Modern, generative art installation displayed across multiple screens arranged side by side to form a single, large canvas. Mountain range.

As his work progressed, however, Studio ANF‘s Fischer began to infuse his digital arts experience with more substantive thematic concerns. The shift is palpable, moving from the abstract to the pointedly existential, where fears and fascinations regarding our entanglement with technology and its societal implications come to the forefront. This phase of Fischer’s oeuvre is not just an exploration of new visual forms but a profound inquiry into the nature of humanity in the age of digital ubiquity. Through innovative visual languages and structural approaches, Fischer engages with themes that are at once universal and intimately personal, reflecting broader cultural anxieties about technology’s role in shaping human destiny.

digital arts experience

Later works, however, begin to incorporate fears about our relationship with technology, the workings of society, and our increasing unhappiness. While many creative technologists are contemplating and exploring similar themes, Fischer brings innovative visual and structural sensibilities to this familiar discourse. The result is at once visually arresting and philosophically thought-provoking, with horrifying implications.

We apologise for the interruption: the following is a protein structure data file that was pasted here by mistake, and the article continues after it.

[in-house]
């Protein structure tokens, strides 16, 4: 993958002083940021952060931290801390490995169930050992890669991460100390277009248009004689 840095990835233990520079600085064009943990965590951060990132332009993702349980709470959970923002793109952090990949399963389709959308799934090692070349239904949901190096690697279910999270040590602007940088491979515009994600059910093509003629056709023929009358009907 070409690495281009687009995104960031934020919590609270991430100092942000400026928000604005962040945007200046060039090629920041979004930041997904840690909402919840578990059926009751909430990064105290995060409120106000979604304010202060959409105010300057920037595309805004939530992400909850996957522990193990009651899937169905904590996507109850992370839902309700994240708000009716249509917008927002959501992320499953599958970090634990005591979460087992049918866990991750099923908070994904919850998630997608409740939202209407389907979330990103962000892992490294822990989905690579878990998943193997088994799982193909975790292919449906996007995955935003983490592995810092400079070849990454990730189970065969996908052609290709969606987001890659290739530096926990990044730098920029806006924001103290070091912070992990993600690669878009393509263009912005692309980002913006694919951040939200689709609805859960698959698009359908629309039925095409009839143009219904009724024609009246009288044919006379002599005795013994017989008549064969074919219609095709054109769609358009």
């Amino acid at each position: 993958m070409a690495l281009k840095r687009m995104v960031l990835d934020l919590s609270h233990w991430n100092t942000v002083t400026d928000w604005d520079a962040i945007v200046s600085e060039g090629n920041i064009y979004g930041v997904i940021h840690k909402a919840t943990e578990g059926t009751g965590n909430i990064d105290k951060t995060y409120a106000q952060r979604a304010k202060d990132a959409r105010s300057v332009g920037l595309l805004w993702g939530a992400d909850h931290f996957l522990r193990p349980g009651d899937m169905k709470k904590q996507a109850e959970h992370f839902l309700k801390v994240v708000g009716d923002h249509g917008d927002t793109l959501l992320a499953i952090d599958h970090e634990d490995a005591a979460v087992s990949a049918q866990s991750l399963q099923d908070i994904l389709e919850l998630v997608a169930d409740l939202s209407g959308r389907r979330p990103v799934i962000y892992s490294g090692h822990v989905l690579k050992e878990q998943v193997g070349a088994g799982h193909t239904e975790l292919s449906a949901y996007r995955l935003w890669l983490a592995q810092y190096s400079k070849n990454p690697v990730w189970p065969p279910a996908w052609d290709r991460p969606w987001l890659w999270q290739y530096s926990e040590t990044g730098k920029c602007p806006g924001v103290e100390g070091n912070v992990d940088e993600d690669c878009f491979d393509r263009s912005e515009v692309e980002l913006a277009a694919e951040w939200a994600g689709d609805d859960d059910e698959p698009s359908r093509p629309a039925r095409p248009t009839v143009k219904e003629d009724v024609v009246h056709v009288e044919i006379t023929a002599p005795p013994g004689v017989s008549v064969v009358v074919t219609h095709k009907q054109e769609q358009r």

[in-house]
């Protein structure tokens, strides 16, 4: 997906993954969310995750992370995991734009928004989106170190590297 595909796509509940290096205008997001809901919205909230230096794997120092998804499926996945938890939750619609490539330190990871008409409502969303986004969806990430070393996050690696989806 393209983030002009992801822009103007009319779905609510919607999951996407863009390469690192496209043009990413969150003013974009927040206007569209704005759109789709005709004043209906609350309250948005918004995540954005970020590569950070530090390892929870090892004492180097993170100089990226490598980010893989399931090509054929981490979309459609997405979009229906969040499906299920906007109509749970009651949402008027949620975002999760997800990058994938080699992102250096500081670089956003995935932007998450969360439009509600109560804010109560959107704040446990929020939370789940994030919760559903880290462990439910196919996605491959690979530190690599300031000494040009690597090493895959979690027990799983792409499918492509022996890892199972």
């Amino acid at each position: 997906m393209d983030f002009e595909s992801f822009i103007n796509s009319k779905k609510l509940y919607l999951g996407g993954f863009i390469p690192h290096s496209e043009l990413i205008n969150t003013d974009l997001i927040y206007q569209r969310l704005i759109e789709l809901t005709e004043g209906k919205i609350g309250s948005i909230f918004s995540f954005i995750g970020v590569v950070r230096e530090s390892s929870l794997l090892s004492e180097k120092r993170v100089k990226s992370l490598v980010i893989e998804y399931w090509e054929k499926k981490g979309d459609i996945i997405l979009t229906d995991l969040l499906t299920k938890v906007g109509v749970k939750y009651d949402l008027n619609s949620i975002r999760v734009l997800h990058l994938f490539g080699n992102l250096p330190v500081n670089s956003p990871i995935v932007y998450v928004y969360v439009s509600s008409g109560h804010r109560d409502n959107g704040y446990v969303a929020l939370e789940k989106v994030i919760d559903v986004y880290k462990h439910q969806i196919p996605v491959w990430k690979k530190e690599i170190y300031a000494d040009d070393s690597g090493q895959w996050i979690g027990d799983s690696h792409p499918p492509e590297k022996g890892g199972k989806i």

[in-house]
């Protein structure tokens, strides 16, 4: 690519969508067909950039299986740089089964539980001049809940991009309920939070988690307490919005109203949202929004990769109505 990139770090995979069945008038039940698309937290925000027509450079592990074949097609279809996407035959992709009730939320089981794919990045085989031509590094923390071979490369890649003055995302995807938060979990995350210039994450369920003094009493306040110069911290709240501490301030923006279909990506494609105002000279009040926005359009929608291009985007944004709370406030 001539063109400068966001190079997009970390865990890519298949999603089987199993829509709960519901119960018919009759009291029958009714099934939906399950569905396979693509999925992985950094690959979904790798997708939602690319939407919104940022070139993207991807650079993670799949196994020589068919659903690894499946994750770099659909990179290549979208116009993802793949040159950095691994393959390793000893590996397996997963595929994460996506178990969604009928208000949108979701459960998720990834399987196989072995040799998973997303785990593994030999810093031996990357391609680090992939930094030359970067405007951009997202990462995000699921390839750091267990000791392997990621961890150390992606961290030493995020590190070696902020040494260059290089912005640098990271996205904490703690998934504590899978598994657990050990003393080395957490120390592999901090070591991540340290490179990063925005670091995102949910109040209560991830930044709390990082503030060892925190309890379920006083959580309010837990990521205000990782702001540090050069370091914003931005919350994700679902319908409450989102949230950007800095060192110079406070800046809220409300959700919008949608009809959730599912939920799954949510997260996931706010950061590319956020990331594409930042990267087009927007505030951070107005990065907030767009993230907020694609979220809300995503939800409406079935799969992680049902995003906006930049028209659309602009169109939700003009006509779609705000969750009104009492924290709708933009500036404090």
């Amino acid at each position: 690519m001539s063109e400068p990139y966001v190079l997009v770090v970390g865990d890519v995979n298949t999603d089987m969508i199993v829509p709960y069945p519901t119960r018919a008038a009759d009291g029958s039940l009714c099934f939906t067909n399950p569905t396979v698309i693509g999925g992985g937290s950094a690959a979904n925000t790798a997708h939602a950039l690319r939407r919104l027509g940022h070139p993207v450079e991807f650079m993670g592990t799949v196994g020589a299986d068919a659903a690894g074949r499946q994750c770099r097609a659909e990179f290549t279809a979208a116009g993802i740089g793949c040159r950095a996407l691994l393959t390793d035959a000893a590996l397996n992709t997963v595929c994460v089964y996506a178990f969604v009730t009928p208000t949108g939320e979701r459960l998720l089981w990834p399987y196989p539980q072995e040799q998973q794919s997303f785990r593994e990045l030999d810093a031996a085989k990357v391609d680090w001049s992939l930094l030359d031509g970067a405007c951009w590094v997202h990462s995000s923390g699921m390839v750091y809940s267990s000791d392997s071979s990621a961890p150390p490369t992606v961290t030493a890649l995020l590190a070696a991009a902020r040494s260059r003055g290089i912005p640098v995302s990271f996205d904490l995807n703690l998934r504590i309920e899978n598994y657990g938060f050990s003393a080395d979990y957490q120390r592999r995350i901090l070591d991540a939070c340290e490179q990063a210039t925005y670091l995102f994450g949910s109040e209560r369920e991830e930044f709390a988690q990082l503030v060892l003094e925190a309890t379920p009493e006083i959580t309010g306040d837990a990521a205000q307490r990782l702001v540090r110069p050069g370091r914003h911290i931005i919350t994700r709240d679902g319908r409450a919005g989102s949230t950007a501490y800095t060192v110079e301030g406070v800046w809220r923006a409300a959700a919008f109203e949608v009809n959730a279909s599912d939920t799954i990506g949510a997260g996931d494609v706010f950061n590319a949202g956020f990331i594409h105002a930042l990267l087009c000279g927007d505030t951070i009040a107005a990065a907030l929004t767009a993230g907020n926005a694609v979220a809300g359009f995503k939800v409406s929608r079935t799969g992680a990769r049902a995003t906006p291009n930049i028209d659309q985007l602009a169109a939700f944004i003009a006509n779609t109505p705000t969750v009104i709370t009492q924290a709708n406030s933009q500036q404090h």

digital arts experience and media design

His Computer Visions series begins ominously with a quote from Karl Marx rendered as white text on a gray background before shifting to a familiar particle system. But that familiarity is quickly discarded as the imagery transforms into lines of expressionless automatons and the text takes on a more subjective, narrative tone, contemplating the nature of what it means to be human and what it means to evolve, before eventually positing that our eventual obsolescence might not be a bad thing.